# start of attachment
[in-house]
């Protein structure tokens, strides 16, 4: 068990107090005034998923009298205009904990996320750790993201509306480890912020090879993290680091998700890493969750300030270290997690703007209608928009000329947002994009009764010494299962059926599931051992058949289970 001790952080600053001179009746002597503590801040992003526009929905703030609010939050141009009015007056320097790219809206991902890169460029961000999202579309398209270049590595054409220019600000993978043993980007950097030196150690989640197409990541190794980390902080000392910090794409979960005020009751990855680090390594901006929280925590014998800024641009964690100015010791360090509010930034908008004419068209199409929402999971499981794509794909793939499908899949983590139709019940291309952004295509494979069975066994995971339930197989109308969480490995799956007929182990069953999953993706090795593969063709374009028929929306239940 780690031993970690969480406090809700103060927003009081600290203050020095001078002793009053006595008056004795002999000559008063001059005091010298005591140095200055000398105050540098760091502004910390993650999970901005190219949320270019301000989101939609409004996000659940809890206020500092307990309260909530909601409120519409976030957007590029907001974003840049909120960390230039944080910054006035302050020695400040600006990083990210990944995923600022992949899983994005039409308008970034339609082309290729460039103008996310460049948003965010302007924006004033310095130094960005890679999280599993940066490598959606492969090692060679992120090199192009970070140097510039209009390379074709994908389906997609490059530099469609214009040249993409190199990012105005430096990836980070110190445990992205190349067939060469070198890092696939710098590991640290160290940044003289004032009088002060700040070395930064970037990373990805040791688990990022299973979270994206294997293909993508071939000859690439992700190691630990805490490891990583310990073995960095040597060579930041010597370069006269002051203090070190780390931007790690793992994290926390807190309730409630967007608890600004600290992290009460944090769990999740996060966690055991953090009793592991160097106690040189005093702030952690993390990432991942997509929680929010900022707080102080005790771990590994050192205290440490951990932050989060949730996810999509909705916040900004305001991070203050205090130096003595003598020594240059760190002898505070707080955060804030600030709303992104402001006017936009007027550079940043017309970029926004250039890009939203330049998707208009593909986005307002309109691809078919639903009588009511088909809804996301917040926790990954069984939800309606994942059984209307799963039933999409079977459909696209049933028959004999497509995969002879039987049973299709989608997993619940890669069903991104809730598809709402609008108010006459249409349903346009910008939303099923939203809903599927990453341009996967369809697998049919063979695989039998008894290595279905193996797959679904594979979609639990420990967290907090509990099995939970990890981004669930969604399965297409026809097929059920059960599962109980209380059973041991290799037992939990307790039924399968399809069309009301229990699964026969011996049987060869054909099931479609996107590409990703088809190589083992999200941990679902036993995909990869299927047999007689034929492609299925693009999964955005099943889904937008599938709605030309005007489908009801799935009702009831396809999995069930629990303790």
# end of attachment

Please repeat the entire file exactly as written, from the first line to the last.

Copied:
[in-house]
């Protein structure tokens, strides 16, 4: 068990107090005034998923009298205009904990996320750790993201509306480890912020090879993290680091998700890493969750300030270290997690703007209608928009000329947002994009009764010494299962059926599931051992058949289970 001790952080600053001179009746002597503590801040992003526009929905703030609010939050141009009015007056320097790219809206991902890169460029961000999202579309398209270049590595054409220019600000993978043993980007950097030196150690989640197409990541190794980390902080000392910090794409979960005020009751990855680090390594901006929280925590014998800024641009964690100015010791360090509010930034908008004419068209199409929402999971499981794509794909793939499908899949983590139709019940291309952004295509494979069975066994995971339930197989109308969480490995799956007929182990069953999953993706090795593969063709374009028929929306239940 780690031993970690969480406090809700103060927003009081600290203050020095001078002793009053006595008056004795002999000559008063001059005091010298005591140095200055000398105050540098760091502004910390993650999970901005190219949320270019301000989101939609409004996000659940809890206020500092307990309260909530909601409120519409976030957007590029907001974003840049909120960390230039944080910054006035302050020695400040600006990083990210990944995923600022992949899983994005039409308008970034339609082309290729460039103008996310460049948003965010302007924006004033310095130094960005890679999280599993940066490598959606492969090692060679992120090199192009970070140097510039209009390379074709994908389906997609490059530099469609214009040249993409190199990012105005430096990836980070110190445990992205190349067939060469070198890092696939710098590991640290160290940044003289004032009088002060700040070395930064970037990373990805040791688990990022299973979270994206294997293909993508071939000859690439992700190691630990805490490891990583310990073995960095040597060579930041010597370069006269002051203090070190780390931007790690793992994290926390807190309730409630967007608890600004600290992290009460944090769990999740996060966690055991953090009793592991160097106690040189005093702030952690993390990432991942997509929680929010900022707080102080005790771990590994050192205290440490951990932050989060949730996810999509909705916040900004305001991070203050205090130096003595003598020594240059760190002898505070707080955060804030600030709303992104402001006017936009007027550079940043017309970029926004250039890009939203330049998707208009593909986005307002309109691809078919639903009588009511088909809804996301917040926790990954069984939800309606994942059984209307799963039933999409079977459909696209049933028959004999497509995969002879039987049973299709989608997993619940890669069903991104809730598809709402609008108010006459249409349903346009910008939303099923939203809903599927990453341009996967369809697998049919063979695989039998008894290595279905193996797959679904594979979609639990420990967290907090509990099995939970990890981004669930969604399965297409026809097929059920059960599962109980209380059973041991290799037992939990307790039924399968399809069309009301229990699964026969011996049987060869054909099931479609996107590409990703088809190589083992999200941990679902036993995909990869299927047999007689034929492609299925693009999964955005099943889904937008599938709605030309005007489908009801799935009702009831396809999995069930629990303790």